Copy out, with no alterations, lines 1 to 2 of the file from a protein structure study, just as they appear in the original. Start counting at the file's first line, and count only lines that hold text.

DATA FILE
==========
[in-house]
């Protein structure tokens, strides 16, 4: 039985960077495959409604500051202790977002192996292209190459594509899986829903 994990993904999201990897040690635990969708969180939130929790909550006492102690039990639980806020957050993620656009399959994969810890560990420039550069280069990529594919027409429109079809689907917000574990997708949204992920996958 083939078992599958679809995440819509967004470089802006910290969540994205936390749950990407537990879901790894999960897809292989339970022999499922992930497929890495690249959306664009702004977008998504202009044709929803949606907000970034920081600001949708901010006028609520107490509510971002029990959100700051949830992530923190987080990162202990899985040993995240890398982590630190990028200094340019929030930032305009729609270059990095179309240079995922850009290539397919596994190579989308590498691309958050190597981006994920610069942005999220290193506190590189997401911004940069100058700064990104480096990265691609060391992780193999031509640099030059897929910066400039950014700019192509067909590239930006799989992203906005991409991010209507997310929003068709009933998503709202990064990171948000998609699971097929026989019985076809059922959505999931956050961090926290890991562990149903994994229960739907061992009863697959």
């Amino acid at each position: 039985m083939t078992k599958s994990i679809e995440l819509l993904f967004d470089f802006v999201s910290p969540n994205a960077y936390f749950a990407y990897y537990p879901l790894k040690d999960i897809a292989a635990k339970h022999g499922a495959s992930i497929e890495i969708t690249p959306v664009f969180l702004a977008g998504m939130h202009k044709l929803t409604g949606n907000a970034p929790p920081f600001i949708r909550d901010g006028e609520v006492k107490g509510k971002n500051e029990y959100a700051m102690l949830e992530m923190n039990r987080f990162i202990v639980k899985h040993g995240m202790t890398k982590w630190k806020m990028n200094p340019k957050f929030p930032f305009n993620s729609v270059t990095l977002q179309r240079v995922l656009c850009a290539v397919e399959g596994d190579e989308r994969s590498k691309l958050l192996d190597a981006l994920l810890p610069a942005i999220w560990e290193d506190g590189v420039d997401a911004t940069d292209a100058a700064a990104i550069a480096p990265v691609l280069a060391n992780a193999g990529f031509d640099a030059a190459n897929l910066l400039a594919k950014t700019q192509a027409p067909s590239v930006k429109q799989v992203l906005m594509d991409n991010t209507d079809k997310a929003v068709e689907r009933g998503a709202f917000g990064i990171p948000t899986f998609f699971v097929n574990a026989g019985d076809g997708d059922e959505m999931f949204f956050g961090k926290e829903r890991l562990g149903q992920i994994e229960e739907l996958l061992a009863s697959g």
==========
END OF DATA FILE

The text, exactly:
[in-house]
């Protein structure tokens, strides 16, 4: 039985960077495959409604500051202790977002192996292209190459594509899986829903 994990993904999201990897040690635990969708969180939130929790909550006492102690039990639980806020957050993620656009399959994969810890560990420039550069280069990529594919027409429109079809689907917000574990997708949204992920996958 083939078992599958679809995440819509967004470089802006910290969540994205936390749950990407537990879901790894999960897809292989339970022999499922992930497929890495690249959306664009702004977008998504202009044709929803949606907000970034920081600001949708901010006028609520107490509510971002029990959100700051949830992530923190987080990162202990899985040993995240890398982590630190990028200094340019929030930032305009729609270059990095179309240079995922850009290539397919596994190579989308590498691309958050190597981006994920610069942005999220290193506190590189997401911004940069100058700064990104480096990265691609060391992780193999031509640099030059897929910066400039950014700019192509067909590239930006799989992203906005991409991010209507997310929003068709009933998503709202990064990171948000998609699971097929026989019985076809059922959505999931956050961090926290890991562990149903994994229960739907061992009863697959």